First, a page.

I wish my readers a great summer and ensure you take some time off; you deserve it after the last 16 months or so.

With my summer break approaching, it’s a great time to sign up for BDO’s newsletter. It goes out every two weeks and gives great business insights on a variety of timely and critical business topics. I often link to them in my posts.







The content on this blog has been carefully prepared, but it has been written in general terms and should be seen as broad guidance only. The blog cannot be relied upon to cover specific situations and you should not act, or refrain from acting, upon the information contained therein without obtaining specific professional advice. Please contact BDO Canada LLP to discuss these matters in the context of your particular circumstances. BDO Canada LLP, its partners, employees and agents do not accept or assume any liability or duty of care for any loss arising from any action taken or not taken by anyone in reliance on the information on this blog or for any decision based on it.

Please note the blog posts are time sensitive and subject to changes in legislation.

BDO Canada LLP, a Canadian limited liability partnership, is a member of BDO International Limited, a UK company limited by guarantee, and forms part of the international BDO network of independent member firms. BDO is the brand name for the BDO network and for each of the BDO Member Firms.

Monday, June 14, 2021

Let me tell you! William Bengen knows how to define success

Today I bring back my old “Let me tell you!” series, where I delve into topics that are more philosophical than financial. In this blog post, I discuss the three life questions financial guru William Bengen asks himself each night before he goes to sleep.

Mr. Bengen is a bit of legend in financial circles. He created the ubiquitous 4% retirement rule: that people can withdraw 4% of their savings every year in retirement and still support themselves financially. I have written about this rule several times in my “How much do you need to retire” posts. The last time was in February.

But Mr. Bengen also has some interesting thoughts beyond finances. In February he joined the Rational Reminder Podcast to discuss retirement planning, and also shared his thoughts on success in general. (By the way, I was also interviewed for this podcast last year.)

Bengen defines success  


Podcast hosts Benjamin Felix and Cameron Passmore typically ask all guests the same last question: “How do you define success in your life?” I found Mr. Bengen’s answer fascinating.

“That's a wonderful question for everyone, I guess," he said. "Before I go to bed each night, I've done this for a number of years, I ask myself three questions.

"And the first question is, today, did I learn anything new, or did I create something? The second question is, did I do anything to help anybody, particularly people I love, but even if for a stranger, maybe helping an old lady across the street, or helping a child understand a math problem? And the last point is, have I given proper attention to this, the mystery and wonder of the world in the universe, and being alive and being able to experience all this? If I can answer yes to all those three questions during the day, I felt I've had a successful day.”

While the above quote has nothing to do with Mr. Bengen’s brilliant financial planning, it shows a truly insightful mind that looks at success as more than just fame and financial success. As I wrote two fairly popular blog posts on money and success in 2012 (see here and here), his comments intrigued me. Today I break down his thoughts.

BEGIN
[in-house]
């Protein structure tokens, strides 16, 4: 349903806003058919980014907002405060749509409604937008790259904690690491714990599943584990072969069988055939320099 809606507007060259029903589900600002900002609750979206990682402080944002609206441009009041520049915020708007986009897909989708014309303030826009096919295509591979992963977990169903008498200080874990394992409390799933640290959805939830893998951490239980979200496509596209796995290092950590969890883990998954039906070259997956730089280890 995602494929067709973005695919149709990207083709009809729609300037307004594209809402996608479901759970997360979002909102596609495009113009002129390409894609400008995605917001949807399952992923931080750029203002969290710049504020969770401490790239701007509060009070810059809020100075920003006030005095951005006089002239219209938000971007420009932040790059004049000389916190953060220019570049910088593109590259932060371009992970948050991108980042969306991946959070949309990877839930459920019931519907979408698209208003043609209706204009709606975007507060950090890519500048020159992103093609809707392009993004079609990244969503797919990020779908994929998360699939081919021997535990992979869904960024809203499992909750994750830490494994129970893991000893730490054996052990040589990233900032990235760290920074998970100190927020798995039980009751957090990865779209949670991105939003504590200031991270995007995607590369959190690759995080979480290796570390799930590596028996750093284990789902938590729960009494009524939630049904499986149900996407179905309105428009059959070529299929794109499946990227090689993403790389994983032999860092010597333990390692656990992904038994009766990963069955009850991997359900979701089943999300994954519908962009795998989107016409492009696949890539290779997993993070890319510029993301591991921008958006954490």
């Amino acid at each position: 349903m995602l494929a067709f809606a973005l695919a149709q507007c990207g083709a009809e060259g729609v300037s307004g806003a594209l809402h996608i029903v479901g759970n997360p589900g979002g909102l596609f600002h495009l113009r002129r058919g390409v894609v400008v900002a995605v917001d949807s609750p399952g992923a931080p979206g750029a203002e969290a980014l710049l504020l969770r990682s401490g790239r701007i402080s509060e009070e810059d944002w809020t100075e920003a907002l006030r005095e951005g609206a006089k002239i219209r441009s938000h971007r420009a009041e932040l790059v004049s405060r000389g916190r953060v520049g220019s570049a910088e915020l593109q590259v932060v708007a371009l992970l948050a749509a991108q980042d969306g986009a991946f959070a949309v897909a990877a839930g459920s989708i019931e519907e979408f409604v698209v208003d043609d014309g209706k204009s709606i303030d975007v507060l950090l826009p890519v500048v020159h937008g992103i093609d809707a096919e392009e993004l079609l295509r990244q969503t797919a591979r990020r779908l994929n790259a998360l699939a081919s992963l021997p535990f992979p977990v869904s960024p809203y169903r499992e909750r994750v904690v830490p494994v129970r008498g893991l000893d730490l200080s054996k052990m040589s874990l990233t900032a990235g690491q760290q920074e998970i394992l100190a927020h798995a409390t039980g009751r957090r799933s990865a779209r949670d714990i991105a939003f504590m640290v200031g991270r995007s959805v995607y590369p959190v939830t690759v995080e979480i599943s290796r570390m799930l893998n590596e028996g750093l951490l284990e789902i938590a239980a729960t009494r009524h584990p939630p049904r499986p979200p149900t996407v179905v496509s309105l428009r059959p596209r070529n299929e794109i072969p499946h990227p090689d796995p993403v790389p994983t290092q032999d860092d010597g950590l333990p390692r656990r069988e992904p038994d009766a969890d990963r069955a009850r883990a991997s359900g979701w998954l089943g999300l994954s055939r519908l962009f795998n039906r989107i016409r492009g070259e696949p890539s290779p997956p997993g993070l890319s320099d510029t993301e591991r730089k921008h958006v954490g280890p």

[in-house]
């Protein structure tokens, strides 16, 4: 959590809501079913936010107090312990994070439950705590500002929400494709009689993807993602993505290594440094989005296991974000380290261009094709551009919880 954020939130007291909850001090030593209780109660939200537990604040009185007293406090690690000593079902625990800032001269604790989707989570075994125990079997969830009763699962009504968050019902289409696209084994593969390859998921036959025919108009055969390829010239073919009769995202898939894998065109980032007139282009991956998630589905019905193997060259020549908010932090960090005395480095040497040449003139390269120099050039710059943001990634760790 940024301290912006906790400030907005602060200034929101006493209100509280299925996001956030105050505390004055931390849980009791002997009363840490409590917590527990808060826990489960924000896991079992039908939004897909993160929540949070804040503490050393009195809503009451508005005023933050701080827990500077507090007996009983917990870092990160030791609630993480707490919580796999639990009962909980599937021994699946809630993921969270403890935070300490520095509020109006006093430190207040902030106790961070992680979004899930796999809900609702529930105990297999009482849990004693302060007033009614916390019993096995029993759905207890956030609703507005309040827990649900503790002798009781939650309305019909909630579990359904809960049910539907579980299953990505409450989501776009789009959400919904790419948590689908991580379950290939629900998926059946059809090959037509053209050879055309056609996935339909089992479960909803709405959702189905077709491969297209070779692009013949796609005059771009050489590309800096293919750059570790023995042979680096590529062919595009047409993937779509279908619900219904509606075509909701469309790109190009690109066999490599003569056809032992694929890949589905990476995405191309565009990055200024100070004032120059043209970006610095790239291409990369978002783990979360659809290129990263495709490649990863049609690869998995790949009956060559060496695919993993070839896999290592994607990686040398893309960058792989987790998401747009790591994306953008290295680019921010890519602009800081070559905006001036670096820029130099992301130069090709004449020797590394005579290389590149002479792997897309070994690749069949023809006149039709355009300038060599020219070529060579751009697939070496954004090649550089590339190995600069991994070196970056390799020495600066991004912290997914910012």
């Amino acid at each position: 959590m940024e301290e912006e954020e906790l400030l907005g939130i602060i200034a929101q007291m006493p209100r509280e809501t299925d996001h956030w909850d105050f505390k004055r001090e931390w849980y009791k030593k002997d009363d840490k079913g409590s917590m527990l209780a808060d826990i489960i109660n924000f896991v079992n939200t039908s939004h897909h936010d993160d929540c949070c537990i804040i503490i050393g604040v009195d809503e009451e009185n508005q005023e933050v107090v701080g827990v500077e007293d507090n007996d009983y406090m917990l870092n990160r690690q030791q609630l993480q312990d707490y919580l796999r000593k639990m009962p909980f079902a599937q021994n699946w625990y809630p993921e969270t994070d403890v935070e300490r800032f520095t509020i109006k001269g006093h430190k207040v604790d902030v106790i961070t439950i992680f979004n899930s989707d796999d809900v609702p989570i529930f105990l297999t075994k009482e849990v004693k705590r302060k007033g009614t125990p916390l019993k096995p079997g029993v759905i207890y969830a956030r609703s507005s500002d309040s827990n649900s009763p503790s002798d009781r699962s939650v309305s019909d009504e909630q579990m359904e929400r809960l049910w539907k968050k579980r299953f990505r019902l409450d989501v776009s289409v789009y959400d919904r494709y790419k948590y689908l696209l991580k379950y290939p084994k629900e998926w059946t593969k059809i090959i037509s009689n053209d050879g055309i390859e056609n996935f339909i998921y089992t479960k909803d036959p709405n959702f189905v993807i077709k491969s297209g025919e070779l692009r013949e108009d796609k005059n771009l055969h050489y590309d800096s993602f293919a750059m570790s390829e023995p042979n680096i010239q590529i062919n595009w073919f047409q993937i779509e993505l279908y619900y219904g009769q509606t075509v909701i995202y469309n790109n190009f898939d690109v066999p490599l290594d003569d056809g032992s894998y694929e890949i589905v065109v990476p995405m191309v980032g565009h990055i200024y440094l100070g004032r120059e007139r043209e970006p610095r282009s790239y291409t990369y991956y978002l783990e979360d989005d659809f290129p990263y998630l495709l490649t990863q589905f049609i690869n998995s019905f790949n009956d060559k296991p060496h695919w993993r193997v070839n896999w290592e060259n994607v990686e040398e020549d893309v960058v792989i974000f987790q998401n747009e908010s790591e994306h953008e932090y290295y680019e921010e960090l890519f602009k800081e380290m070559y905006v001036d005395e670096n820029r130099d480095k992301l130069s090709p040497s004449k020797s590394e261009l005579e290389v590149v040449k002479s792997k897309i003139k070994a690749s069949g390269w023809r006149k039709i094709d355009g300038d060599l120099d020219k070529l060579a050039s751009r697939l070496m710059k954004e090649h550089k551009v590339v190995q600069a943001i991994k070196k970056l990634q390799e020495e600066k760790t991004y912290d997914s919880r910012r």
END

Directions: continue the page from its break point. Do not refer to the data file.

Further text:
"Did I learn anything new ... or did I create something?"


Wow, did this answer strike a chord. In 2018 I wrote a post making the case that if you are not learning, you are forgetting. My father-in-law has espoused this mantra all his life, and his children and grandchildren live by it. A hunger for learning has so many positive aspects. It keeps your mind active, allows you to pass knowledge down to your family and friends, helps you in your day-to-day business interactions and opens your mind to concepts and thoughts you may have previously dismissed. I do not want to dismiss the second part of Mr. Bengen’s question - “did I create something” - but that would be a more limited question in most cases.

"Did I do anything to help anybody today?"


While Mr. Bengen initially spoke about helping family, he expanded that to helping anyone. As I think most of us tend to help our family as a given, I will veer off into the topic of helping anyone.

While helping an old person across the street or holding a door open is quick and simple (is it me, or is holding the door open a lost courtesy? I do this all the time but constantly have doors slammed in my face when walking behind other people), I personally appreciate those who give time to causes.

Time is precious and to give to others is incredibly special. I have a good volunteering track record compared to the average person: being a Big Brother, granting wishes under the Make-A-Wish Foundation framework, and sitting on a couple charity boards. But when I see how much more others do, I am often humbled. Coming out of COVID, I suggest you consider giving of yourself whenever and wherever.

One can also help financially. One can argue this is an easy way out, but I disagree. Organizations need volunteers, but they also need money. I recently wrote a post explaining why donating marketable securities provides an altruistic benefit and a tax benefit.

"Have I given proper attention to this, the mystery and wonder of the world in the universe?"